The rodeo came to town last weekend as the Professional Bull Riders (PBR) held their annual three-day competition at Madison Square Garden. Considering how hard it had been for country music to find a radio home here I figured that at best a few thousand urban cowboys would come out to see which riders could survive eight seconds on the back of a bull with one hand raised in the air. You can imagine my surprise when I saw that there was hardly an empty seat in the house.
In retrospect the good turnout at the Garden should not have been so shocking. PBR has had a contract with the CBS Sports Network for years and it has long had blue chip sponsors such as Ford, Wrangler, Lucas Oil, the Las Vegas Convention & Visitors Authority, and Jack Daniel’s.
If that wasn’t enough, last summer the colossal sports and entertainment agency, WME/ IMG acquired PBR for around $100 million. Clearly they see bull riding as the next NASCAR.
Contrary to popular belief, there are just as many bull riders from outside the United States as there are from the American southwest. Brazil’s Paulo Lima won this past weekend’s Monster Buck Off at the Garden.
Another change is that nearly all of the riders have ditched the traditional cowboy Stetson in favor of football-style helmets. The biggest danger for them is not getting gored by the bulls but rather the risk of concussions from getting thrown high in the air.
There were no protests from the People for the Ethical Treatment of Animals outside of Madison Square Garden. The riders now use extra long ropes to attach themselves to the bulls to minimize discomfort for the animals. The cost of raising, training, and transporting the bulls is very high and so it would be economically counterproductive for them to be mistreated.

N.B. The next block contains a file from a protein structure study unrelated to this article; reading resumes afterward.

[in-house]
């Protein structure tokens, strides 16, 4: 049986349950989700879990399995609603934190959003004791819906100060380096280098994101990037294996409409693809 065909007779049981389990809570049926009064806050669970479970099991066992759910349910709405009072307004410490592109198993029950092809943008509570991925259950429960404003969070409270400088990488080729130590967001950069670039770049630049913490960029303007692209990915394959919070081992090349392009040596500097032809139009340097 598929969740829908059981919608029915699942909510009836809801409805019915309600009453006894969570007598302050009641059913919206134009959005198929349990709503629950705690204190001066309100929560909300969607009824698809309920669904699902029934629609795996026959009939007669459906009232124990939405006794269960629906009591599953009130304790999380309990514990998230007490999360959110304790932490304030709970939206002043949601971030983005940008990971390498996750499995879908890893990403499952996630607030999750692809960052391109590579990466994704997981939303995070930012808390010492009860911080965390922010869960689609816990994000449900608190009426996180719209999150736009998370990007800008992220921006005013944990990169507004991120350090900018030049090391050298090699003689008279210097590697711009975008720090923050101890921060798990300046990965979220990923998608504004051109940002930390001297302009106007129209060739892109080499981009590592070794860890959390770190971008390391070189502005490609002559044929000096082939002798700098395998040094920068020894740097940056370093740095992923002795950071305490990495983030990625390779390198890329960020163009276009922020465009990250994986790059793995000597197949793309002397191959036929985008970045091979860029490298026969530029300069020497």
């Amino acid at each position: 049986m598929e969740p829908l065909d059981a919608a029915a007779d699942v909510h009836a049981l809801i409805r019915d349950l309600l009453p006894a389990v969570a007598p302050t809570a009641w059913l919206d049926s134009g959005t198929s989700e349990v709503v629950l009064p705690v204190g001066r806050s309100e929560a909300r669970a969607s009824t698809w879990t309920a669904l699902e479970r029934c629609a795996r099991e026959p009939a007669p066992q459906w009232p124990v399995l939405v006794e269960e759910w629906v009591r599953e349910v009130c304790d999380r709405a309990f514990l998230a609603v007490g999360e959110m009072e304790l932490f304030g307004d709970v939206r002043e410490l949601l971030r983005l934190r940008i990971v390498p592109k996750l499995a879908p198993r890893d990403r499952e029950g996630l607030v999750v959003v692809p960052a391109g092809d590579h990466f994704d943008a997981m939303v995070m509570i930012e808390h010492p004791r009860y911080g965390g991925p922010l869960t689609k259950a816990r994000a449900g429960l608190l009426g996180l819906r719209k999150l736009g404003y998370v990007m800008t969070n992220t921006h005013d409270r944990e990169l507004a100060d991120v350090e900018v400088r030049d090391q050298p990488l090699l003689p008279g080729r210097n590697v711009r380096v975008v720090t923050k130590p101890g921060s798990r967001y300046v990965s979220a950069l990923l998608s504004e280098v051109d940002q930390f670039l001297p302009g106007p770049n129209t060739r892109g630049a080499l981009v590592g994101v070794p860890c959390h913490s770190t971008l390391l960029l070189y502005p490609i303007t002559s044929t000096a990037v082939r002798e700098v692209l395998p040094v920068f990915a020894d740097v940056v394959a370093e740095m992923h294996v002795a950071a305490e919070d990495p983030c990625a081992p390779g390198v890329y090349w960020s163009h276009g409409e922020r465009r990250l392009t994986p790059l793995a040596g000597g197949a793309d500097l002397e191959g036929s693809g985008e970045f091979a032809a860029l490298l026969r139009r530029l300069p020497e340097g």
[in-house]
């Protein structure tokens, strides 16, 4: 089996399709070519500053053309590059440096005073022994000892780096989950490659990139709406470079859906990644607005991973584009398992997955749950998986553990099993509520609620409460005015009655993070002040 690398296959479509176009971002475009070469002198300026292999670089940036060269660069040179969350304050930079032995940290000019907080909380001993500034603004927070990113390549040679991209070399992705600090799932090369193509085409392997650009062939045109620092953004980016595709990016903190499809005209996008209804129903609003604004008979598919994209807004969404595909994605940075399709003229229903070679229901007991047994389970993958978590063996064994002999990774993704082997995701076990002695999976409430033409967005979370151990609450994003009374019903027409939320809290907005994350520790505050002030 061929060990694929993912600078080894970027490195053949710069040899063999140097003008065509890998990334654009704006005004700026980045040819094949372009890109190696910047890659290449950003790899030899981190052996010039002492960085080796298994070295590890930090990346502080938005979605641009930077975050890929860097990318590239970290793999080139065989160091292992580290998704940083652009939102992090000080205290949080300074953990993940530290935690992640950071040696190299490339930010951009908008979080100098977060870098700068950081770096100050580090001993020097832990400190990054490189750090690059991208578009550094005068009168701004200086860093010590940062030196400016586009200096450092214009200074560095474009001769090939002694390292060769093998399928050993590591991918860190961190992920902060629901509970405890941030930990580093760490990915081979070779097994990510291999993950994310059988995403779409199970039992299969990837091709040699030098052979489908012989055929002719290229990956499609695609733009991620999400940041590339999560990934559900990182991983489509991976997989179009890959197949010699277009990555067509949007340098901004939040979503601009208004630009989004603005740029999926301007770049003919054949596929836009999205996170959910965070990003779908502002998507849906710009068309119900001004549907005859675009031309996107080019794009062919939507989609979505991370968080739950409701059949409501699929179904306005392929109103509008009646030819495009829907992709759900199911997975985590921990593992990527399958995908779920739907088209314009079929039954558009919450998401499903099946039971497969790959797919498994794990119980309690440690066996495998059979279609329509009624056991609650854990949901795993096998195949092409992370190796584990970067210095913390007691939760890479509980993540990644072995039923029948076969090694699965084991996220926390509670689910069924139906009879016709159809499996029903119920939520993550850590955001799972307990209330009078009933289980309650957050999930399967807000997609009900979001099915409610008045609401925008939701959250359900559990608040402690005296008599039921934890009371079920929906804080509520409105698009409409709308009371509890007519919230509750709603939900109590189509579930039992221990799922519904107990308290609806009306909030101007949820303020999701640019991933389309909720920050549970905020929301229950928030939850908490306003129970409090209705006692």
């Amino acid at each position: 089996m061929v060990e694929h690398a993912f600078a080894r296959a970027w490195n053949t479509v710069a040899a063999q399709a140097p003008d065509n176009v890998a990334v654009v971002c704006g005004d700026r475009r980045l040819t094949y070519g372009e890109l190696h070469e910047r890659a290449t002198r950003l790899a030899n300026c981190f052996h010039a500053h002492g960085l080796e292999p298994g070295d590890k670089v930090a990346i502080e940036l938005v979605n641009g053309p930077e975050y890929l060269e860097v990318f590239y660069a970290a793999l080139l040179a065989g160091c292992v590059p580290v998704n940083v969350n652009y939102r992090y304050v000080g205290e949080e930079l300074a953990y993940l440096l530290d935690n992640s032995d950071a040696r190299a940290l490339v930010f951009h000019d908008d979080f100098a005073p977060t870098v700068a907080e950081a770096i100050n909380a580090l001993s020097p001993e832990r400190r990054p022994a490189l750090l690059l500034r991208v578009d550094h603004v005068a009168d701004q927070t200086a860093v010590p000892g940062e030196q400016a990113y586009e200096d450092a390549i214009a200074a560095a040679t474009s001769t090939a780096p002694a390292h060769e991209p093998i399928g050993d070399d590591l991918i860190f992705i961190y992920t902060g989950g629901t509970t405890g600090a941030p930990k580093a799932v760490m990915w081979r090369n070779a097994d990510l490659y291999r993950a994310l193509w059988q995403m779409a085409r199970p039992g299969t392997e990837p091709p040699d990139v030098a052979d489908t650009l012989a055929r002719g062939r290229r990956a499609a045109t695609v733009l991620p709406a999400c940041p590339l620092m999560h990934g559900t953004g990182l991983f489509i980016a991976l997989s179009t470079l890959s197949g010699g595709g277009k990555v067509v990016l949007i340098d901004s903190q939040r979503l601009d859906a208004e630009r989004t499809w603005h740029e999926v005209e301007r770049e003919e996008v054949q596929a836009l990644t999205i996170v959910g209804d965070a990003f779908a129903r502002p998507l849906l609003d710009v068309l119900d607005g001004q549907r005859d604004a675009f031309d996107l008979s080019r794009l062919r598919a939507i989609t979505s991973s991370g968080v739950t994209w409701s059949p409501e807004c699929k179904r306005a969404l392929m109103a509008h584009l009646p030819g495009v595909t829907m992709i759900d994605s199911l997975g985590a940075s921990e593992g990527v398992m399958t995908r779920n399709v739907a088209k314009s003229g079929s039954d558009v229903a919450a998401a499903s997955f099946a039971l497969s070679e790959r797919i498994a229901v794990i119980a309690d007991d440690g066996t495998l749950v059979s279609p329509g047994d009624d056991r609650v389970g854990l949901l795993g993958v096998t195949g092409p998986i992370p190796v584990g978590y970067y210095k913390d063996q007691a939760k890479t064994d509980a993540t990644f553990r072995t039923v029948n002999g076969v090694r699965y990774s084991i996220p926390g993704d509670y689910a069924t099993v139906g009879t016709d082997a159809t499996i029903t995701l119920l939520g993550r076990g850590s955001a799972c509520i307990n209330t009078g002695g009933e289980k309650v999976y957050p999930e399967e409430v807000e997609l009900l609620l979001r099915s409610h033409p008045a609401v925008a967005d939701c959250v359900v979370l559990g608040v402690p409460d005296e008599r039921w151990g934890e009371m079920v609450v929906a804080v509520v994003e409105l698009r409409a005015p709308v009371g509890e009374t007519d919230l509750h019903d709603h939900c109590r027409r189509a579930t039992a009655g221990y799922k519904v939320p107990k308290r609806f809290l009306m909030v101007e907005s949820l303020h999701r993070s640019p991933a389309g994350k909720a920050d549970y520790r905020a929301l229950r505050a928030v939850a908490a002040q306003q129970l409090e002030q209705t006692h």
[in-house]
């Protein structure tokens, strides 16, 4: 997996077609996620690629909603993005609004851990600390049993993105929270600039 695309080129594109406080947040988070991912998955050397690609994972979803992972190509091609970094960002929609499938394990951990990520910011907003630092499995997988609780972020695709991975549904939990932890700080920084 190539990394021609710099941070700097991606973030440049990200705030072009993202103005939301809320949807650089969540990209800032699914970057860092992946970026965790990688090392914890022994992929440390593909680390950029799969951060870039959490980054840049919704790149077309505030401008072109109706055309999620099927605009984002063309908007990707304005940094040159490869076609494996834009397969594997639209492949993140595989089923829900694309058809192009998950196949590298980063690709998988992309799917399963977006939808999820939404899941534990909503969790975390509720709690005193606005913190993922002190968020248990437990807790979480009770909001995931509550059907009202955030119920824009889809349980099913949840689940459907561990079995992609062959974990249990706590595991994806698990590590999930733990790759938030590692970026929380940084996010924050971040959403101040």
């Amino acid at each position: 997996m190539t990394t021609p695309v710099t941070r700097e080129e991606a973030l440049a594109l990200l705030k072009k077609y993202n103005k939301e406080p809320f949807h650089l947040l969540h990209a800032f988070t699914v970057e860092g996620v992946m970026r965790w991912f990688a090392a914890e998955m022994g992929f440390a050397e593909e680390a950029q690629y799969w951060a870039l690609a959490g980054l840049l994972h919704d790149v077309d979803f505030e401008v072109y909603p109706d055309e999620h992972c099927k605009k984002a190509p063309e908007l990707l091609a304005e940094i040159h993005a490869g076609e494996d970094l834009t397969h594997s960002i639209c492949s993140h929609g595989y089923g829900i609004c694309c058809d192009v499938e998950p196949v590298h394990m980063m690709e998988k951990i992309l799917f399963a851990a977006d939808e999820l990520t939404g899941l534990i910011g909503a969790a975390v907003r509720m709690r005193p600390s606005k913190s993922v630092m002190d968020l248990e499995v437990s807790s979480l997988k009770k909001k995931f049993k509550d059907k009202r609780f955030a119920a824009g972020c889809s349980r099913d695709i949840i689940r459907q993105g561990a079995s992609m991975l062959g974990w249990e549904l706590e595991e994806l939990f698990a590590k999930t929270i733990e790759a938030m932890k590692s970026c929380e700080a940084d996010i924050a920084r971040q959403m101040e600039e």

The NFL Network commemorated the 35th anniversary of the release of the Americans who were held hostage by the Iranian government and their student proxies with a very well-done documentary, “America’s Game and the Iranian Hostage Crisis.” It was produced by the same company that made the Academy Award-winning film, “Argo,” which also dealt with that ugly situation, and it’s narrated by George Clooney.
What is little-known about that aggravating 15-month period is that Alex Paen, a reporter from an LA radio station, managed to get a visa to get into Iran and he worked hard to ingratiate himself with some of the captors. It turns out that a number of them studied at American universities and passionately followed the NFL.
Paen was able to make cassette tapes of the radio broadcasts of NFL games including Super Bowl XIV. He was able to elicit a promise from the captors that they would let the hostages hear the broadcast of Super Bowl XIV and they complied.
Speaking of sports documentaries, the MLB Network debuted its biography of Mets manager Terry Collins on its “A Life In Baseball” series, last Tuesday. Unfortunately it conflicted with the State of the Union address so that kept down viewership.
Collins admitted that he thought that he would never get another managerial job after he resigned that position with the California Angels in September of 1999. It appeared that he would be prophetic because it would be another eleven years until Mets general manager Sandy Alderson decided to take a chance on him.